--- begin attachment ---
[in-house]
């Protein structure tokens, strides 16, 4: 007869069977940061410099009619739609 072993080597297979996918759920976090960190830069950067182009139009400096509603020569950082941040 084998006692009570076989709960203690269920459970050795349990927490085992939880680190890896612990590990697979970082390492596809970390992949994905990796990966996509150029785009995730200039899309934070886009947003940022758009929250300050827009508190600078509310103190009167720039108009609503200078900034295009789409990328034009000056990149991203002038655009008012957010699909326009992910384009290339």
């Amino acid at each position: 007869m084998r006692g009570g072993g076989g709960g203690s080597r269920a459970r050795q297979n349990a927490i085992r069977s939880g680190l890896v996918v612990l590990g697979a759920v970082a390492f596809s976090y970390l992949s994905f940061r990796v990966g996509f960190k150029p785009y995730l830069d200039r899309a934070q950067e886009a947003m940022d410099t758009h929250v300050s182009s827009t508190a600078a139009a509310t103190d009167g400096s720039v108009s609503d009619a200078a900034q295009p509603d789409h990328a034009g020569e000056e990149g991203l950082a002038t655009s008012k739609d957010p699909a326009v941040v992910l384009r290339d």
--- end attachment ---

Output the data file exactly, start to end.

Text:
[in-house]
């Protein structure tokens, strides 16, 4: 007869069977940061410099009619739609 072993080597297979996918759920976090960190830069950067182009139009400096509603020569950082941040 084998006692009570076989709960203690269920459970050795349990927490085992939880680190890896612990590990697979970082390492596809970390992949994905990796990966996509150029785009995730200039899309934070886009947003940022758009929250300050827009508190600078509310103190009167720039108009609503200078900034295009789409990328034009000056990149991203002038655009008012957010699909326009992910384009290339």
């Amino acid at each position: 007869m084998r006692g009570g072993g076989g709960g203690s080597r269920a459970r050795q297979n349990a927490i085992r069977s939880g680190l890896v996918v612990l590990g697979a759920v970082a390492f596809s976090y970390l992949s994905f940061r990796v990966g996509f960190k150029p785009y995730l830069d200039r899309a934070q950067e886009a947003m940022d410099t758009h929250v300050s182009s827009t508190a600078a139009a509310t103190d009167g400096s720039v108009s609503d009619a200078a900034q295009p509603d789409h990328a034009g020569e000056e990149g991203l950082a002038t655009s008012k739609d957010p699909a326009v941040v992910l384009r290339d």